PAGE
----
Home PETER F. RINAUDO vs. ZONING BOARD OF APPEALS OF PLYMOUTH & another. [Note 1]

383 Mass. 885

June 2, 1981

The plaintiff appealed to the Superior Court the decision of the Plymouth zoning board of appeals (board) affirming the decision of the town building inspector refusing to extend or renew the plaintiff's building permits. G. L. c. 40A, Section 17. The judge granted summary judgment for the defendants, and denied summary judgment for the plaintiff.

The building inspector denied Rinaudo's request for an extension or renewal of the building permits on the ground that Rinaudo had not commenced the work authorized by the permits within six months of their issuance. Pursuant to G. L. c. 40A, Section 15, Rinaudo appealed and requested the board to order that the permits be reissued because the work on the project had begun seasonably. See G. L. c. 40A, Section 6. The board denied Rinaudo's appeal. Its decision, upholding the building inspector's action, was issued 123 days after Rinaudo's appeal was filed.

Under G. L. c. 40A, Section 15, as appearing in St. 1975, c. 808, Section 3, "[t]he decision of the board shall be made within seventy-five days after the date of the filing of an appeal . . . Failure by the board to act within said seventy-five days shall be deemed to be the grant of the relief . . . sought . . . ." The language of c. 40A, Section 15, obligates a board of appeals to act on an appeal within the statutory time period, otherwise the appellant prevails by default. The defendants admit that the seventy-five day time limitation is mandatory. See Casasanta v. Zoning Bd. of Appeals of Milford, 377 Mass. 67 , 69-70 (1979). Cf. Cullen v. Building Inspector of N. Attleborough, 353 Mass. 671 , 679-680 (1968) (interpreting the time limitation of the prior zoning act as "directory").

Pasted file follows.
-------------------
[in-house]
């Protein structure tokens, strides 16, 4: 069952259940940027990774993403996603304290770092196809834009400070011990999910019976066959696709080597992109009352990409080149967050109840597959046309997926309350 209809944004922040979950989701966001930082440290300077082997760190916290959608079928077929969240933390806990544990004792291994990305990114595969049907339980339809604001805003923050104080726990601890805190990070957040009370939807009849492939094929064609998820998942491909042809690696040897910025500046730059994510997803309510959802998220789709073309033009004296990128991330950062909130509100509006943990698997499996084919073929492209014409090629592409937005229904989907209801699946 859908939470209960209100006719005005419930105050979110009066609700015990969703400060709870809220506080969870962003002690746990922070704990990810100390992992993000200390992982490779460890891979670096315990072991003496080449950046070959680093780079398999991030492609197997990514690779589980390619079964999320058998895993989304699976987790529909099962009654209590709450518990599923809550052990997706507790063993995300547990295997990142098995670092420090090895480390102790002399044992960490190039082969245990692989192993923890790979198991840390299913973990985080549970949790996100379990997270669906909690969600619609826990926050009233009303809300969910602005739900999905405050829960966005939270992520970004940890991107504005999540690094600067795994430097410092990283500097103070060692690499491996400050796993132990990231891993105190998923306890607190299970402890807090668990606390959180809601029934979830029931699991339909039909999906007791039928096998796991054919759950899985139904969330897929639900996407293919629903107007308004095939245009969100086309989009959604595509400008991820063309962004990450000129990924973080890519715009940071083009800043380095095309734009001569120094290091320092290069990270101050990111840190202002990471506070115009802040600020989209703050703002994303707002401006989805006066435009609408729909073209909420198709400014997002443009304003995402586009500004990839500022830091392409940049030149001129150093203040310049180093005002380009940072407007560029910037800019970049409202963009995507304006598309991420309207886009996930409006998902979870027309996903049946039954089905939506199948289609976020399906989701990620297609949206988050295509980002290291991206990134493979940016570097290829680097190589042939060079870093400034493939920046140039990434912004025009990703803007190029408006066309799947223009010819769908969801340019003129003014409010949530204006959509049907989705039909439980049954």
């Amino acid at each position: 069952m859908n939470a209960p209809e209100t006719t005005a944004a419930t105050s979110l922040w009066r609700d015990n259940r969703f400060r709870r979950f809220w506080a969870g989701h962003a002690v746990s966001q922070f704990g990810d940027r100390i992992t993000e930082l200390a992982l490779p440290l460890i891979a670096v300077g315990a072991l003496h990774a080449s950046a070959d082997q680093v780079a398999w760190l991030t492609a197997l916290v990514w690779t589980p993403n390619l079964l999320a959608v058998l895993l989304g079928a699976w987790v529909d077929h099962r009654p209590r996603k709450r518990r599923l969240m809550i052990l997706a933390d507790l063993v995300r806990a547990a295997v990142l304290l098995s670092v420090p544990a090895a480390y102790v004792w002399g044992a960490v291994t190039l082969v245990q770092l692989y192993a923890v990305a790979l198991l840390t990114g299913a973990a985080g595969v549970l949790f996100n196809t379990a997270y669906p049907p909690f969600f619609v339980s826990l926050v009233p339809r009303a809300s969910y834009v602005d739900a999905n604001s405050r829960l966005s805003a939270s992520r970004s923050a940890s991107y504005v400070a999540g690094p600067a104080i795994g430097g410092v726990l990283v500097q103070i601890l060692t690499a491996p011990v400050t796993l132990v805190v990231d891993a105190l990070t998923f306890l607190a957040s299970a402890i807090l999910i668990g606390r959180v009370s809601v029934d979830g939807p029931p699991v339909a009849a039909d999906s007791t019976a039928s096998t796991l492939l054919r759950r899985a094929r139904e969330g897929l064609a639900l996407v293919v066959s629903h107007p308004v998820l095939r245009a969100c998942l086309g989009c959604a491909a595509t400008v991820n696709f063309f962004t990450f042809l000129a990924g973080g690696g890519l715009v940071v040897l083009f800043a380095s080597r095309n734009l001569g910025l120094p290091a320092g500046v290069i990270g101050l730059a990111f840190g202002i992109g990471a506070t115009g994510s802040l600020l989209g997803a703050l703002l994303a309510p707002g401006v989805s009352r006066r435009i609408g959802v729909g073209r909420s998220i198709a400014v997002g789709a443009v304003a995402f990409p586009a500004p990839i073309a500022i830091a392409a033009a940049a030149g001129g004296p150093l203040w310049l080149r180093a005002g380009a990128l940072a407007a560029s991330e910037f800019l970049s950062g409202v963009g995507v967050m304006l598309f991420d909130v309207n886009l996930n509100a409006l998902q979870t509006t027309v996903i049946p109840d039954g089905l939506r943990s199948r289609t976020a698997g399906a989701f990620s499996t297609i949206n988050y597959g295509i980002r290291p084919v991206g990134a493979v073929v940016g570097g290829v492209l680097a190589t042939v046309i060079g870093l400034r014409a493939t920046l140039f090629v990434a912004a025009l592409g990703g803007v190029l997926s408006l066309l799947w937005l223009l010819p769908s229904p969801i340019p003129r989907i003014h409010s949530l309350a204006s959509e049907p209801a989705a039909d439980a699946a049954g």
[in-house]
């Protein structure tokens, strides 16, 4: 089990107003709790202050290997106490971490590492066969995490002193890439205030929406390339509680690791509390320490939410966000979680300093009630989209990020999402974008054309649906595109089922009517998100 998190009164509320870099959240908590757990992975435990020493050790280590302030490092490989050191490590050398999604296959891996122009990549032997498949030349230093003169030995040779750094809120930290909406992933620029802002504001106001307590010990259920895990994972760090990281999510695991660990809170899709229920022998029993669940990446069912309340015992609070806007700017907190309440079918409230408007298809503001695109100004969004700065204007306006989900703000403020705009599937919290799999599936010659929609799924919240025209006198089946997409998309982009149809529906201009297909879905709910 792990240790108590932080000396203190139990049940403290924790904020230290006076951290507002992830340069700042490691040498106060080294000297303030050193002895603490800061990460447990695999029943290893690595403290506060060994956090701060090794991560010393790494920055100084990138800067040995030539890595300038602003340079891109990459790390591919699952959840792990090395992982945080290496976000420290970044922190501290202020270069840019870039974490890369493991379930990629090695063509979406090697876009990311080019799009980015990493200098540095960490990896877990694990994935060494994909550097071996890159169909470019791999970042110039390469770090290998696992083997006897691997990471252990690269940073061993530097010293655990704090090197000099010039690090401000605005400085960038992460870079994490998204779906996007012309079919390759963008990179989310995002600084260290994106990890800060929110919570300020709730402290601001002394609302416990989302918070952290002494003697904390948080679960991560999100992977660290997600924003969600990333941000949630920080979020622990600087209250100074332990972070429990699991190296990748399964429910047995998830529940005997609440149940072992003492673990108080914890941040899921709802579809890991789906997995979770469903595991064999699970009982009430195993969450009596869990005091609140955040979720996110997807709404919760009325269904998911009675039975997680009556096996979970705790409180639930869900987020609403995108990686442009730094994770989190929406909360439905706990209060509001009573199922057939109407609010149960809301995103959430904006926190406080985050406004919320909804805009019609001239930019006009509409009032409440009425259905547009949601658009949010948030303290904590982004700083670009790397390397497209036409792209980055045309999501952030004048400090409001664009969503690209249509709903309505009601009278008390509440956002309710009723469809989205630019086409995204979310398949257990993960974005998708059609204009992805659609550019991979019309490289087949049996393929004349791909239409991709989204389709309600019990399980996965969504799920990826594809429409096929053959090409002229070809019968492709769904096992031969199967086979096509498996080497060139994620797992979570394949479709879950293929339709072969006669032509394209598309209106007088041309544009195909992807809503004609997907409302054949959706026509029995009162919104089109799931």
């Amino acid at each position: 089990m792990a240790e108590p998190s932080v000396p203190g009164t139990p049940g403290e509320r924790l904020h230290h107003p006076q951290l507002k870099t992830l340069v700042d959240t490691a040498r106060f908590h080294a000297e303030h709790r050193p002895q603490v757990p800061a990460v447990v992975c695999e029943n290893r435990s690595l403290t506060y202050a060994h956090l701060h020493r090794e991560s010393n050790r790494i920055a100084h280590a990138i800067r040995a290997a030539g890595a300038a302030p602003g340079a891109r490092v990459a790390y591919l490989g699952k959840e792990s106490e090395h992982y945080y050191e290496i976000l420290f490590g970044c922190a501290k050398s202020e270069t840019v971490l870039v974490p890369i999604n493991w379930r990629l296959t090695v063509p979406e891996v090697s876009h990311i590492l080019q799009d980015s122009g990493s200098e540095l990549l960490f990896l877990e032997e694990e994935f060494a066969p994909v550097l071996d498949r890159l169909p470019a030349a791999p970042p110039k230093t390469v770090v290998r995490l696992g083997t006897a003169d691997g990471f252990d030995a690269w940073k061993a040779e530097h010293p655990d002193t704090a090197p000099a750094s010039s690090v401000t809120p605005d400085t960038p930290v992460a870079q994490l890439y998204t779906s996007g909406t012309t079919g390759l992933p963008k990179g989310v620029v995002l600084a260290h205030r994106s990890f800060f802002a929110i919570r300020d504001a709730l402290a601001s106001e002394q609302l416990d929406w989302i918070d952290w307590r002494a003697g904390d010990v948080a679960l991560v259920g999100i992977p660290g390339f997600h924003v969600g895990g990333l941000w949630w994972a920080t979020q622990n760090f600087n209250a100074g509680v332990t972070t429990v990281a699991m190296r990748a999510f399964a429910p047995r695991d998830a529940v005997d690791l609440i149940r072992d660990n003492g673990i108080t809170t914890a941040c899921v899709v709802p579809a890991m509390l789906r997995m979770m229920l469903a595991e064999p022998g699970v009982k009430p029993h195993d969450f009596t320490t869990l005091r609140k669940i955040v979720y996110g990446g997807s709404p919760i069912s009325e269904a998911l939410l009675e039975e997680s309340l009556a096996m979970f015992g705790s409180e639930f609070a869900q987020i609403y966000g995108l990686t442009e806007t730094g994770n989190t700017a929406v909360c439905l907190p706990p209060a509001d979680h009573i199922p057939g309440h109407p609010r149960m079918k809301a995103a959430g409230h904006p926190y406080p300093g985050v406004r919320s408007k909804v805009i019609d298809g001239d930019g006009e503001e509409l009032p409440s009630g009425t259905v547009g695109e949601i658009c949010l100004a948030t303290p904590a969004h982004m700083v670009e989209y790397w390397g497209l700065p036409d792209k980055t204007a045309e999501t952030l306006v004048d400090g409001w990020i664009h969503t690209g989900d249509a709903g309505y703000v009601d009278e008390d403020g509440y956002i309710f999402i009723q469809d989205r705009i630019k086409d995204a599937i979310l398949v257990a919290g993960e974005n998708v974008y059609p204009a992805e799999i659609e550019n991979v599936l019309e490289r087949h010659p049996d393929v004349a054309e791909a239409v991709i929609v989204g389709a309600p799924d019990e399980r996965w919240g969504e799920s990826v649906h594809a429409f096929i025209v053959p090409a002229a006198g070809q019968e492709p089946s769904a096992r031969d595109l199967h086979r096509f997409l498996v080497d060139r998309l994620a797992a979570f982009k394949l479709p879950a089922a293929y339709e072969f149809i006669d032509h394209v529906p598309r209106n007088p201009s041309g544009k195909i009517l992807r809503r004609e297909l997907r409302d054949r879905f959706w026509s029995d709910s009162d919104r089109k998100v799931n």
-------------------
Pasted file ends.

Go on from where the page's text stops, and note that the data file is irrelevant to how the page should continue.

The town claims that the board of appeals lacked jurisdiction to hear Rinaudo's appeal, because the building inspector's denial of Rinaudo's request for an extension of the permits was made pursuant to the State building code, not the zoning act. We disagree. The dispute over the date of the start of construction arose in the context of a determination of whether Rinaudo's project conformed to the applicable provisions of the

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zoning by-law. Although the record is not entirely clear, it indicates that the project may have been rendered nonconforming due to an amendment of the town's zoning by-law subsequent to the issuance of the initial building permits. General Laws c. 40A, Section 6, freezes applicable zoning for structures built pursuant to duly issued building permits, provided that construction is commenced within a period of not more than six months after the issuance of the permit and is continued through to completion as continuously and expeditiously as is reasonable. Since the determination of when construction on Rinaudo's project started was necessary to decide whether the project was protected under G. L. c. 40A, Section 6, the appeal of that issue by Rinaudo was properly before the board of appeals, G. L. c. 40A, Sections 8 and 14, and the board was required to act within seventy-five days.

The case is remanded to the Superior Court for reversal of the summary judgment for the defendants, and for entry of judgment for the plaintiff.

So ordered.


FOOTNOTES

[Note 1] The other defendant is the building inspector for the town of Plymouth.